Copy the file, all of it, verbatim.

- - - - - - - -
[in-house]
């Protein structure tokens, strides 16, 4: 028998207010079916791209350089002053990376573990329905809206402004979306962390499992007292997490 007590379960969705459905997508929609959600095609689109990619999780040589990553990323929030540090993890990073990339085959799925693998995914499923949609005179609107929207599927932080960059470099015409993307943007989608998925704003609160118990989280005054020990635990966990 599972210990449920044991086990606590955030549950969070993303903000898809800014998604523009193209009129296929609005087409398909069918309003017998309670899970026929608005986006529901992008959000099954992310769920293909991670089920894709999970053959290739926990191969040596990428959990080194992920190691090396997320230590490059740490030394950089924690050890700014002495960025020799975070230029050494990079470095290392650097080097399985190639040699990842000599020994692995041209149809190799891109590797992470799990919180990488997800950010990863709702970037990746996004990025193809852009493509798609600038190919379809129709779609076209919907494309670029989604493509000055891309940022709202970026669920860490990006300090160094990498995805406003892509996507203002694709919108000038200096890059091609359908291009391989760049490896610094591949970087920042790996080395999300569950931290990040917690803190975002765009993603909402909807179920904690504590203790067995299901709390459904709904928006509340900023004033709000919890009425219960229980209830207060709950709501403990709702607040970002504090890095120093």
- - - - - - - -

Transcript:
[in-house]
């Protein structure tokens, strides 16, 4: 028998207010079916791209350089002053990376573990329905809206402004979306962390499992007292997490 007590379960969705459905997508929609959600095609689109990619999780040589990553990323929030540090993890990073990339085959799925693998995914499923949609005179609107929207599927932080960059470099015409993307943007989608998925704003609160118990989280005054020990635990966990 599972210990449920044991086990606590955030549950969070993303903000898809800014998604523009193209009129296929609005087409398909069918309003017998309670899970026929608005986006529901992008959000099954992310769920293909991670089920894709999970053959290739926990191969040596990428959990080194992920190691090396997320230590490059740490030394950089924690050890700014002495960025020799975070230029050494990079470095290392650097080097399985190639040699990842000599020994692995041209149809190799891109590797992470799990919180990488997800950010990863709702970037990746996004990025193809852009493509798609600038190919379809129709779609076209919907494309670029989604493509000055891309940022709202970026669920860490990006300090160094990498995805406003892509996507203002694709919108000038200096890059091609359908291009391989760049490896610094591949970087920042790996080395999300569950931290990040917690803190975002765009993603909402909807179920904690504590203790067995299901709390459904709904928006509340900023004033709000919890009425219960229980209830207060709950709501403990709702607040970002504090890095120093």